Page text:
The law provides for the government to set a minimum wage, but the Department of Labor in the Ministry of Foreign Affairs, Environment, Trade, Labor, and Tourism had not done so. The minimum annual salary in the public sector was AUD 5,266 ($4,018). No recent poverty-level income figure was available. Private-sector wages were reportedly somewhat lower than the minimum public-sector wage rate.
The law sets the workday at eight hours, and the Ministry of Foreign Affairs, Environment, Trade, Labor, and Tourism may specify the days and hours of work for workers in various industries. Government employees were entitled to paid annual holidays. Although there is provision in the law for premium pay and overtime work, there are no established premium overtime rates or maximum hours of work. The law provides for rudimentary health and safety standards and requires employers to provide adequate potable water, basic sanitary facilities, and medical care. Workers can remove themselves from situations that endanger health or safety without jeopardy to their employment, and authorities effectively protected employees in this situation.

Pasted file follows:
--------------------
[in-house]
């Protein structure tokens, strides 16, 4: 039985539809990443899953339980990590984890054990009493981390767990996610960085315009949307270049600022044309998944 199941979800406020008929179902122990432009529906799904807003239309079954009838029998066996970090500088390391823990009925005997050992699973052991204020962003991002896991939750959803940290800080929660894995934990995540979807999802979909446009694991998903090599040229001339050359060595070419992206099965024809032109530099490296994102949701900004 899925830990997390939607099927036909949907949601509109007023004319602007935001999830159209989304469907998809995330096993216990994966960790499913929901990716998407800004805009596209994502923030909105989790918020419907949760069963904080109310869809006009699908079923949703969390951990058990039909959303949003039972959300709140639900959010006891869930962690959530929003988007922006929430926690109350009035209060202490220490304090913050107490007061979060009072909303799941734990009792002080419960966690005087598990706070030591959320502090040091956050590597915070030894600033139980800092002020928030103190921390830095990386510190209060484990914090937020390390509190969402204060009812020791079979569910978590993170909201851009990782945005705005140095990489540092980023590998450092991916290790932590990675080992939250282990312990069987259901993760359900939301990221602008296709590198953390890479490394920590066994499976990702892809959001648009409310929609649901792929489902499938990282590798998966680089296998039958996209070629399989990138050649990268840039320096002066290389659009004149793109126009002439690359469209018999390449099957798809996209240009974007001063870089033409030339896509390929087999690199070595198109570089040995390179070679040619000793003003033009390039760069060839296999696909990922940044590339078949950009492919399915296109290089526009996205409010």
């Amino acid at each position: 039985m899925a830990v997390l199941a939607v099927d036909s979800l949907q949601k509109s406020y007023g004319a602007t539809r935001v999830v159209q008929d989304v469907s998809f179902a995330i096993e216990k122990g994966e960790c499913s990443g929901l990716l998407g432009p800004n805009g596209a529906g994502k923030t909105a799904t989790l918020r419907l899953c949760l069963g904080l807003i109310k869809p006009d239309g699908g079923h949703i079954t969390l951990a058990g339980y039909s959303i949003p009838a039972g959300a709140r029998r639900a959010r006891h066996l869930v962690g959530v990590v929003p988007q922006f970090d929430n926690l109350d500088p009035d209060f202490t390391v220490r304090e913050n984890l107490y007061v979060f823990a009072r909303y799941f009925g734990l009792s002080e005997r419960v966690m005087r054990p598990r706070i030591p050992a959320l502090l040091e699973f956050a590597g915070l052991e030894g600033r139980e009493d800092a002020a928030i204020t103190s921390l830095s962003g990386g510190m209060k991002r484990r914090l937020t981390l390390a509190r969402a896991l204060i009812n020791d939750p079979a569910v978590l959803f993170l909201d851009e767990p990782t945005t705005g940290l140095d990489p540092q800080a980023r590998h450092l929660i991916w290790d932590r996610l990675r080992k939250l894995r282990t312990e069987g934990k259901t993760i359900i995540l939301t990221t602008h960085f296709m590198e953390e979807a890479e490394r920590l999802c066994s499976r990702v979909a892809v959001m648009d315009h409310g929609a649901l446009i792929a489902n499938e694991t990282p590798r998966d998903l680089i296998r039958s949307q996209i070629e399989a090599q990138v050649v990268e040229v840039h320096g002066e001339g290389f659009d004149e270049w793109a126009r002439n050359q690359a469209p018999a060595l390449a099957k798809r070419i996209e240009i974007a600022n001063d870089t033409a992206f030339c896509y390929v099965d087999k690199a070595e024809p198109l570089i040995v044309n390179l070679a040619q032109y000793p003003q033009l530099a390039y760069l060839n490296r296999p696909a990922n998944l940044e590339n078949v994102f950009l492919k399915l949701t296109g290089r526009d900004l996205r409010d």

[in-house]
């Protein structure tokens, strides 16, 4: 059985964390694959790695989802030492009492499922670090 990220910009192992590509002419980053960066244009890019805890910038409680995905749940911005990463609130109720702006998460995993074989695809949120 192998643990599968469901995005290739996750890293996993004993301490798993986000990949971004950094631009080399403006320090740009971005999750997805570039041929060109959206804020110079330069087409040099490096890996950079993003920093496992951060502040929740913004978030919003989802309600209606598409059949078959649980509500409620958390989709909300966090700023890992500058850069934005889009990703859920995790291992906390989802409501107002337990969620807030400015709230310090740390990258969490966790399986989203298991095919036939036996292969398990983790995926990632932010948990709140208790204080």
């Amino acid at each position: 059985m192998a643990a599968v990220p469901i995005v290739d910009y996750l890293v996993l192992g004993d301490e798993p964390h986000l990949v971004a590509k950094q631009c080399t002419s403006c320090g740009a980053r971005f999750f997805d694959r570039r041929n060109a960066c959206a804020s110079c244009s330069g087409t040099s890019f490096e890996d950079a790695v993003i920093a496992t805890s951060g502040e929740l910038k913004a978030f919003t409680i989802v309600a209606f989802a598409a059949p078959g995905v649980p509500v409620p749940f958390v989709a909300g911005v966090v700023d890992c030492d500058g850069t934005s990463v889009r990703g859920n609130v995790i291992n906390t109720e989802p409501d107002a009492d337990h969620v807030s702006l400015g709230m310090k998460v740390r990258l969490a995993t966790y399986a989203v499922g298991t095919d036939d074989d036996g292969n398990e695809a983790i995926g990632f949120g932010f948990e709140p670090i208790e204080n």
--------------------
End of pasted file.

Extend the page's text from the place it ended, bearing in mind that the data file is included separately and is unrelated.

Enforcement of standards in all sectors, including the informal economy, was inconsistent. By law penalties for violations of laws related to acceptable conditions of work could be liable to a maximum fine of AUD 100 ($79) depending on the violation, or imprisonment for a maximum of six months if the person failed to pay an imposed fine. These penalties were adequate to deter violations. The Ministry of Foreign Affairs, Environment, Trade, Labor, and Tourism is responsible for the enforcement of wage, hour, health, and safety regulations, but the ministry did not have sufficient resources to formally and regularly conduct inspections of the laws’ application. The Department of Labor had two officers, which was not sufficient to enforce compliance. The labor officers relied on information from the community and conducted inspections when the office received complaints.
Approximately 75 percent of the working-age population lacked permanent employment and worked in the informal and subsistence economy. There was no system for reporting and publishing workplace injuries or deaths.